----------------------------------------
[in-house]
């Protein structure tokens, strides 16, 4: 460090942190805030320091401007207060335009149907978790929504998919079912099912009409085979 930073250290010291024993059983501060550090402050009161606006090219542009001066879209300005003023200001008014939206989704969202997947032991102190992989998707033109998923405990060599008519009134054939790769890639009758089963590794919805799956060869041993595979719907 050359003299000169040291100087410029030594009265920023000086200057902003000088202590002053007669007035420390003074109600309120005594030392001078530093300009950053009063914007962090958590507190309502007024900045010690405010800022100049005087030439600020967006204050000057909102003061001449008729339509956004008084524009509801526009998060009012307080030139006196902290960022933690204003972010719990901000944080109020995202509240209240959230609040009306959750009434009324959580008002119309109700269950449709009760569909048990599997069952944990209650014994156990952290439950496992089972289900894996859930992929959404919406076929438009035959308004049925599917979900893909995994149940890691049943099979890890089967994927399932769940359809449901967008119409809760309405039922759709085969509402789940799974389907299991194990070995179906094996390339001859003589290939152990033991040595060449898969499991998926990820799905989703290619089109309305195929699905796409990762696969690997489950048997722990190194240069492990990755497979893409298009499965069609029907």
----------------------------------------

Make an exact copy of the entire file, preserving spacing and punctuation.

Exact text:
[in-house]
């Protein structure tokens, strides 16, 4: 460090942190805030320091401007207060335009149907978790929504998919079912099912009409085979 930073250290010291024993059983501060550090402050009161606006090219542009001066879209300005003023200001008014939206989704969202997947032991102190992989998707033109998923405990060599008519009134054939790769890639009758089963590794919805799956060869041993595979719907 050359003299000169040291100087410029030594009265920023000086200057902003000088202590002053007669007035420390003074109600309120005594030392001078530093300009950053009063914007962090958590507190309502007024900045010690405010800022100049005087030439600020967006204050000057909102003061001449008729339509956004008084524009509801526009998060009012307080030139006196902290960022933690204003972010719990901000944080109020995202509240209240959230609040009306959750009434009324959580008002119309109700269950449709009760569909048990599997069952944990209650014994156990952290439950496992089972289900894996859930992929959404919406076929438009035959308004049925599917979900893909995994149940890691049943099979890890089967994927399932769940359809449901967008119409809760309405039922759709085969509402789940799974389907299991194990070995179906094996390339001859003589290939152990033991040595060449898969499991998926990820799905989703290619089109309305195929699905796409990762696969690997489950048997722990190194240069492990990755497979893409298009499965069609029907």